Carbon tax will disrupt Danish energy plan

Energy hasn’t traditionally been a major challenge in the Danish floriculture sector. Most floriculturists can count on a reliable energy supply and they don’t need to pay exorbitantly high prices for heating and electricity compared to other countries. However, the introduction of a new carbon tax is a concern for many entrepreneurs.  

The Danish floriculture industry consists of around 150 companies, mainly growers of pot and bedding plants. Most of these nurseries are located on the island of Funen, in the centre of Denmark. Not a coincidence, explains Torben Lippert of Dansk Gartneri, the association for the Danish horticultural industry.

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“It has everything to do with the availability of a power and incineration plant outside the city of Odense. Heat from the plant is transported to Odense and several nurseries via a central heating system. It heats around 2 million m2 of greenhouses in total, almost half of the entire Danish greenhouse horticulture acreage. The advantage of this heating system is that growers pay a reasonable and stable price for their heating. On average, energy accounts for 9.5 percent of the costs of Danish floriculture companies.”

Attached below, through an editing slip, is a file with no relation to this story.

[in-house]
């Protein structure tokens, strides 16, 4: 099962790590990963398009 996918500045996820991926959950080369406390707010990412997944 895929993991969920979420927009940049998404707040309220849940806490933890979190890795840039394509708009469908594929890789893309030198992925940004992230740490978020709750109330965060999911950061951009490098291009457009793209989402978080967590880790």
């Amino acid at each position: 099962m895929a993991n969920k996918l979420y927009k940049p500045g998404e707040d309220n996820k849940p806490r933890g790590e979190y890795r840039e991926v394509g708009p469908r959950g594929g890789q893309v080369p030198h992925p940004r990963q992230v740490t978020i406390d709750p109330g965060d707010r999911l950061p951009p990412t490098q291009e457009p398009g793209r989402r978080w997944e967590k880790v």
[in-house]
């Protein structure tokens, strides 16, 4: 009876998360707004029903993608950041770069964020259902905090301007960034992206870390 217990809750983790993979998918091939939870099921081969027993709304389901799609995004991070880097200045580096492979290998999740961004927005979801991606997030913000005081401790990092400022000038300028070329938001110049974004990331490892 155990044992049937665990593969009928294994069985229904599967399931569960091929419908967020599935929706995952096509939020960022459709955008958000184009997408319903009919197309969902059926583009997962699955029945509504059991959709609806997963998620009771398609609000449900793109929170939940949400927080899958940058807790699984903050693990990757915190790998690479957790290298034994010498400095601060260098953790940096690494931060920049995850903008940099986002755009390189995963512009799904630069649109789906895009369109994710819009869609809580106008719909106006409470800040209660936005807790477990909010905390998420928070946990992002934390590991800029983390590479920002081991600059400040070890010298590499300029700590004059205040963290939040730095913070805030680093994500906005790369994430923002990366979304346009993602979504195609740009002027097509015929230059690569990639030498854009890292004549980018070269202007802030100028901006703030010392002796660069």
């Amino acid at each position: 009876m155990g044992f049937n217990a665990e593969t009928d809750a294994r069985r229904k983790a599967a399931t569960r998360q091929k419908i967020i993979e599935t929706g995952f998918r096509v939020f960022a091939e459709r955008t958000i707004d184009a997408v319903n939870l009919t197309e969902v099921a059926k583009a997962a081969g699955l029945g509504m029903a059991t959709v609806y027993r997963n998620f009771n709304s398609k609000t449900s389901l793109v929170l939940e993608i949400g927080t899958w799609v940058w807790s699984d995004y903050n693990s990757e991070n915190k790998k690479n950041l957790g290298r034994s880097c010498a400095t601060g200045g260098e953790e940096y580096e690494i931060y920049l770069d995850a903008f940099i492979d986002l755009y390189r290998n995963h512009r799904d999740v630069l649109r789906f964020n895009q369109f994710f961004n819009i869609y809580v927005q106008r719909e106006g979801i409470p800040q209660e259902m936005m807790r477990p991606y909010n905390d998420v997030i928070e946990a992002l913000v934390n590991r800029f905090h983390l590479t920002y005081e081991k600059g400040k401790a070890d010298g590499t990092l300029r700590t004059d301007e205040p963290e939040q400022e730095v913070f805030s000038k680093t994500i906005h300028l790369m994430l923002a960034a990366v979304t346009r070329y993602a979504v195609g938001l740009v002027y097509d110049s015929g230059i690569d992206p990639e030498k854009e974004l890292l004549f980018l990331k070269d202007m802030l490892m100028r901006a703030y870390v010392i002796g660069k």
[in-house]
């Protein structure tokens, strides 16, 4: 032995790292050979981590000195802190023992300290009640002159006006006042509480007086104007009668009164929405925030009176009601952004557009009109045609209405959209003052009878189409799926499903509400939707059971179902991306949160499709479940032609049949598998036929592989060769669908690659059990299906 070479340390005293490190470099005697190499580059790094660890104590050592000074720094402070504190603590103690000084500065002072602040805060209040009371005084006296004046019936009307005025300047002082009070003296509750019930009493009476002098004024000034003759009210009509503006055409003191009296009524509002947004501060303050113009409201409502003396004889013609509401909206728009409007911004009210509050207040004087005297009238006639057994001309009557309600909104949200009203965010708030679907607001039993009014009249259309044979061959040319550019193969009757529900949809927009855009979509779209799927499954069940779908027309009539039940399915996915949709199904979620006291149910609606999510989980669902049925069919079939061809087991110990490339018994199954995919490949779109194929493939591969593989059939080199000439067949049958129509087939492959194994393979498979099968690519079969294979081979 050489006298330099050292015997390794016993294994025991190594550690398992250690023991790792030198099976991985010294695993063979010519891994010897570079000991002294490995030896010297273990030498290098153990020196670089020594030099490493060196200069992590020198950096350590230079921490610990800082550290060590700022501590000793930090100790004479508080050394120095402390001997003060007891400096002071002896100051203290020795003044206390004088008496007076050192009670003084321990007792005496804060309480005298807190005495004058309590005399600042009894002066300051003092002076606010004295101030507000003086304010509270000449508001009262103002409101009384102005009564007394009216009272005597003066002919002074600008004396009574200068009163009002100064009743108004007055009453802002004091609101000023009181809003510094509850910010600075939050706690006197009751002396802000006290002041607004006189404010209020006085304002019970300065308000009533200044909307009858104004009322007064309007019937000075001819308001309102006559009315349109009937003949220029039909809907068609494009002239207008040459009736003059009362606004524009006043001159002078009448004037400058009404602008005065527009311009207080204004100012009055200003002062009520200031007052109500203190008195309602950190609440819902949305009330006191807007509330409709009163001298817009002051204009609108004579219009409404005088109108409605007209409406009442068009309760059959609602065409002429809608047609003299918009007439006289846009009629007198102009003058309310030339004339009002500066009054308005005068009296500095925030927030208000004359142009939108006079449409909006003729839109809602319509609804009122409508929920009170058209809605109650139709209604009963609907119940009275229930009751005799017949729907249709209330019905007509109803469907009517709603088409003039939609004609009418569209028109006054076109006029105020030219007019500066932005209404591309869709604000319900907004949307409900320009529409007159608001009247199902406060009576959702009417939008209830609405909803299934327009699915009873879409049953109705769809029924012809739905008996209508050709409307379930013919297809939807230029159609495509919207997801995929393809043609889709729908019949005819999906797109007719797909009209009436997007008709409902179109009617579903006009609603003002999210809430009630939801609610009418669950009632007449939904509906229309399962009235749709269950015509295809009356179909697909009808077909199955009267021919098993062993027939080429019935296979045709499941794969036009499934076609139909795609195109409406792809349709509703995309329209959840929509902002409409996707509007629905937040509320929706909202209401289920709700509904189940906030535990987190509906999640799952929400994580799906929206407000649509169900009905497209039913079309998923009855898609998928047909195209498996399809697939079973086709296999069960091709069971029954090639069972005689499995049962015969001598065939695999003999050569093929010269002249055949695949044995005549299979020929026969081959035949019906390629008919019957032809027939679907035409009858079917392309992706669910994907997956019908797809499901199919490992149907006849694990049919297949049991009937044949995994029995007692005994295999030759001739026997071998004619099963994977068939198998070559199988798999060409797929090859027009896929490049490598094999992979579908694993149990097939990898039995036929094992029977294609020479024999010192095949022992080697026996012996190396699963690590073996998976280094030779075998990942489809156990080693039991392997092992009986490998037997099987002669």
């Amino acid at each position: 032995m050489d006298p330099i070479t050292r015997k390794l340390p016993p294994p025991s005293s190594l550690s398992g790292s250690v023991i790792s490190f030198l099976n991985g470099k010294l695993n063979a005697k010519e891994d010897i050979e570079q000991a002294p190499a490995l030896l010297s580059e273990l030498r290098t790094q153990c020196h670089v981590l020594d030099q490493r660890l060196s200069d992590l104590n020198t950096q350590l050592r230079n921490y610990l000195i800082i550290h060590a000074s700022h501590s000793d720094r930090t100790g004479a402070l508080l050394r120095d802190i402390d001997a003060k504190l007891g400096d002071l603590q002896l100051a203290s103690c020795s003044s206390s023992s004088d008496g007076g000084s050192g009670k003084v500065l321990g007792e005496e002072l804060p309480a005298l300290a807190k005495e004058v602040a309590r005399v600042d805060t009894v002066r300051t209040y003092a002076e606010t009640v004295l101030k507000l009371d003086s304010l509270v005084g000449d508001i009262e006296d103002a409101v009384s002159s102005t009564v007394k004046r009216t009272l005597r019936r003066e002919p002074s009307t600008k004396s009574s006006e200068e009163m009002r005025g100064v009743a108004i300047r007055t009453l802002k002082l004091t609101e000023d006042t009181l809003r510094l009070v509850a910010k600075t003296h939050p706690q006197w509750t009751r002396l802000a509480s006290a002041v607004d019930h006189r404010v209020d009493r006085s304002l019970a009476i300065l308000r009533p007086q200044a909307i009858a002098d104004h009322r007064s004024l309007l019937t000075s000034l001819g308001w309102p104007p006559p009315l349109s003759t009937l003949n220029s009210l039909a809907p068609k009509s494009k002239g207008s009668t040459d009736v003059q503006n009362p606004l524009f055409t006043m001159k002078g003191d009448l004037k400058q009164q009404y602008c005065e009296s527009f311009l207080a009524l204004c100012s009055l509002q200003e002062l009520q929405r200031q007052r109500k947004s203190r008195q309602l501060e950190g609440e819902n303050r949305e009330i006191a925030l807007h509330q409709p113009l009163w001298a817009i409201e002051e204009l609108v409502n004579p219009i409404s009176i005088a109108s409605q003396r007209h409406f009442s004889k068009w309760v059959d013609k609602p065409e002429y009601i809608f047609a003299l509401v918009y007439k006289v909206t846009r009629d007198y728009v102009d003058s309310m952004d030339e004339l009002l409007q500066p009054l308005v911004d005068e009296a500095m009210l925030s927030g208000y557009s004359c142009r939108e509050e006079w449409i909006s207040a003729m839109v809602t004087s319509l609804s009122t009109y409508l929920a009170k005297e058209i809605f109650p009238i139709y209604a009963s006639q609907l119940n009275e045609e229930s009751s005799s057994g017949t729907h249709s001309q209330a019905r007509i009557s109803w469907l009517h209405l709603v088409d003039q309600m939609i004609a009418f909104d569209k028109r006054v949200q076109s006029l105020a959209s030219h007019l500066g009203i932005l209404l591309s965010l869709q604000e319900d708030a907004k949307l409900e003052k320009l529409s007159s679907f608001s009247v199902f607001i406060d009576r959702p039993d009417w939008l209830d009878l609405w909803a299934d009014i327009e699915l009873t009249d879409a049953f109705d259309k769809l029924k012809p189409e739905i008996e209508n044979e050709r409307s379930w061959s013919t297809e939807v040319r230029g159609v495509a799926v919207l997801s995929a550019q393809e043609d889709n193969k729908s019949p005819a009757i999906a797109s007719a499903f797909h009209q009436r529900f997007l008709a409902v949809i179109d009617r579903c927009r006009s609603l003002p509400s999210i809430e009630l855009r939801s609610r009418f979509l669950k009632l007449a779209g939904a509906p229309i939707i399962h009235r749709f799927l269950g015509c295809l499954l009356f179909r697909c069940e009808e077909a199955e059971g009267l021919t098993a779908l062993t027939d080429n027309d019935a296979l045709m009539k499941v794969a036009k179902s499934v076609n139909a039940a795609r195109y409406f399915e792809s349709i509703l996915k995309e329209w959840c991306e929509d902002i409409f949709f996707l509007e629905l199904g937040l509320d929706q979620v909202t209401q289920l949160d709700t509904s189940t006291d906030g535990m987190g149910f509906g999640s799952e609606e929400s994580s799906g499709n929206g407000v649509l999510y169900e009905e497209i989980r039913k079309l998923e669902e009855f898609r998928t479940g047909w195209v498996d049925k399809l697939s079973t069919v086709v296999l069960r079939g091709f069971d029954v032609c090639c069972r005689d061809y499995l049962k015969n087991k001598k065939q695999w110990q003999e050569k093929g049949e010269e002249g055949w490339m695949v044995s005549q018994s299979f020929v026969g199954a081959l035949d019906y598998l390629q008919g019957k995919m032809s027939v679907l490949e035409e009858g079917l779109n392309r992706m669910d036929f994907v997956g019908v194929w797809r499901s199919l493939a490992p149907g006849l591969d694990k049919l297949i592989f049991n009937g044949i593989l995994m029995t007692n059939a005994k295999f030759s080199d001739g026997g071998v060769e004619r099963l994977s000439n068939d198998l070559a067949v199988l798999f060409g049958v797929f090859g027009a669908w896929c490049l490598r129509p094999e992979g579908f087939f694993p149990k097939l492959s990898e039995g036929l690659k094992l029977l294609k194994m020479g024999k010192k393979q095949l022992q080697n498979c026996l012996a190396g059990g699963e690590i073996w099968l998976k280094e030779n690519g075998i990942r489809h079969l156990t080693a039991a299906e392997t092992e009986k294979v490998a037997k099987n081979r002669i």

Several heat sources

There are more places in Denmark where floriculture companies are heated with the heat that’s generated in power stations or incineration plants. “Most of the remaining nurseries use gas, extracted from the North Sea as well as biogas derived from fermentation and composting. The share of biogas, which is produced by independent companies, is steadily increasing. By 2030, the Danish horticultural industry will probably use 60% biogas and only 40% natural gas. The average Danish floriculture company currently pays 27 euro cents per cubic metre of gas.”

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